Convergence in corporate governance – the adoption by various countries of similar governance laws and practices – and whether it is even occurring have been a hot topic of debate over the past 20 years, particularly in the legal and the law-and-economics literature. The legal literature, however, has sometimes neglected the important role of accounting and financial disclosure in corporate governance.
Proponents of convergence theories have suggested that certain laws and practices would be an advantage in a competitive and globalizing economy. Firms subject to efficient norms would be better run and more successful in the product market, and they would be better able to attract investment across borders. One would expect the same to be true for financial accounting. Firms using the best set of accounting standards might be better run, and they would be able to reduce agency cost by disseminating the right amount and best type of information to investors. And yet, publicly traded firms largely still use two sets of accounting standards: U.S. GAAP (Generally Accepted Accounting Principles) in the United States, and IFRS (International Financial Reporting Standards), set by an international body based in London, in most other nations with securities markets. That is not to say that there have not been considerable efforts toward convergence in accounting. Partly in reaction to scandals involving companies such as Enron and WorldCom, the SEC contemplated the adoption of IFRS during the 2000s; only foreign issuers have been permitted to use IFRS since 2008 without a reconciliation by the SEC.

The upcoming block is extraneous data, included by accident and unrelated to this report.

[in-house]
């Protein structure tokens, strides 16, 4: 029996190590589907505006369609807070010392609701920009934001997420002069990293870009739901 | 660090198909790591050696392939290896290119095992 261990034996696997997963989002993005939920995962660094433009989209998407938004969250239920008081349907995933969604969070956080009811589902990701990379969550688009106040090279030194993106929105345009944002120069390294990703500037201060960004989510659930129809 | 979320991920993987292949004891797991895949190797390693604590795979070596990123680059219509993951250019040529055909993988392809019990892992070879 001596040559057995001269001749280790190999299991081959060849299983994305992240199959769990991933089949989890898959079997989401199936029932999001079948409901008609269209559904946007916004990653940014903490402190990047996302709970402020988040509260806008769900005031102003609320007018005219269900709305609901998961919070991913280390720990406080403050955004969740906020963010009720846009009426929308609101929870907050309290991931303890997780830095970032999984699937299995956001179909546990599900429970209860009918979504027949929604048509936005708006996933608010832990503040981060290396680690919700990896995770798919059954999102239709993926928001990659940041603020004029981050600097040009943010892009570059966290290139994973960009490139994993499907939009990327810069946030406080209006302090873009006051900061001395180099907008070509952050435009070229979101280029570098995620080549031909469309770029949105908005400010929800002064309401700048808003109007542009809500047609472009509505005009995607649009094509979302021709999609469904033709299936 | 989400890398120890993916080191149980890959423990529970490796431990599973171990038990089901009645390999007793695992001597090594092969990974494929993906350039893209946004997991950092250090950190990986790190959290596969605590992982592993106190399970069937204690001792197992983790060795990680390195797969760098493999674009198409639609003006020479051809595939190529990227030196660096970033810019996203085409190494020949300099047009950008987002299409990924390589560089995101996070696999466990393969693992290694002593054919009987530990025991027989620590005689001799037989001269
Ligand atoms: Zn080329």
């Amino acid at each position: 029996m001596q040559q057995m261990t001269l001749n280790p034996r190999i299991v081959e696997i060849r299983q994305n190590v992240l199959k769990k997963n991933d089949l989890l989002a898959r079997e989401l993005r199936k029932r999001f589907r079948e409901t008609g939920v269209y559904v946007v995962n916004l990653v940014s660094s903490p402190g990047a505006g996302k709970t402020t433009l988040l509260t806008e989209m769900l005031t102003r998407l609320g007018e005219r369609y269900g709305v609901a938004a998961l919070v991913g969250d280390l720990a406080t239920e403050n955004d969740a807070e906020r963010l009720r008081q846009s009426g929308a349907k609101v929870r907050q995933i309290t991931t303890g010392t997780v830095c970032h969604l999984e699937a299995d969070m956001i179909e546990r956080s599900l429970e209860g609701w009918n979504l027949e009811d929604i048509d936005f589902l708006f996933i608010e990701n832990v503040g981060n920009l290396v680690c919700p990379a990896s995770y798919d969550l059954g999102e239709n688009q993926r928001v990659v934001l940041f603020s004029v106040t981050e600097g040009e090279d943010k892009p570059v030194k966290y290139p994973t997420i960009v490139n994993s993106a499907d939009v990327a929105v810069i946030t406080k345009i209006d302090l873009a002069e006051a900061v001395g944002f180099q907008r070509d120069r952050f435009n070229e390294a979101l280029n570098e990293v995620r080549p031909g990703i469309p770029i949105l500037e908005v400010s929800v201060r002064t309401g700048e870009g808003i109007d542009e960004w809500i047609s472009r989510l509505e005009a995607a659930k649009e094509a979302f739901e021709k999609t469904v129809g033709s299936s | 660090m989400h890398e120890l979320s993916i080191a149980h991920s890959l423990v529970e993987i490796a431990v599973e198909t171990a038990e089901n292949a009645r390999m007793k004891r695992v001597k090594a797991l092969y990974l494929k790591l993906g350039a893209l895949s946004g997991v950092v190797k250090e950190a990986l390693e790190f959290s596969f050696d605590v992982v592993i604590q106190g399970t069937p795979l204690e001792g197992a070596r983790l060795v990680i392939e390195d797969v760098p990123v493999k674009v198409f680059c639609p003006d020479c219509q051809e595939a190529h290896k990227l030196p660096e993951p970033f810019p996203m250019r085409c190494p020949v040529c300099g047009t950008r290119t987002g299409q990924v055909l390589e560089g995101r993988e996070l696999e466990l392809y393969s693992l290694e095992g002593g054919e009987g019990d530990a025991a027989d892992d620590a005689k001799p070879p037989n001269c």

One could interpret this situation differently in light of the convergence debate. Maybe neither standard is clearly superior, and an efficient international market favors competition between two sets of standards. An alternative viewpoint is to explore hurdles that have prevented convergence, which are usually explained under the rubric of path dependence. In the presence of path dependence, a jurisdiction will persist in using a certain set of rules because it embarked on a path in the past from which it is difficult to deviate. Even if change would be economically efficient in principle, switching could be prohibitively costly. This is particularly problematic when the cost would primarily fall on an interest group that has the power to block change.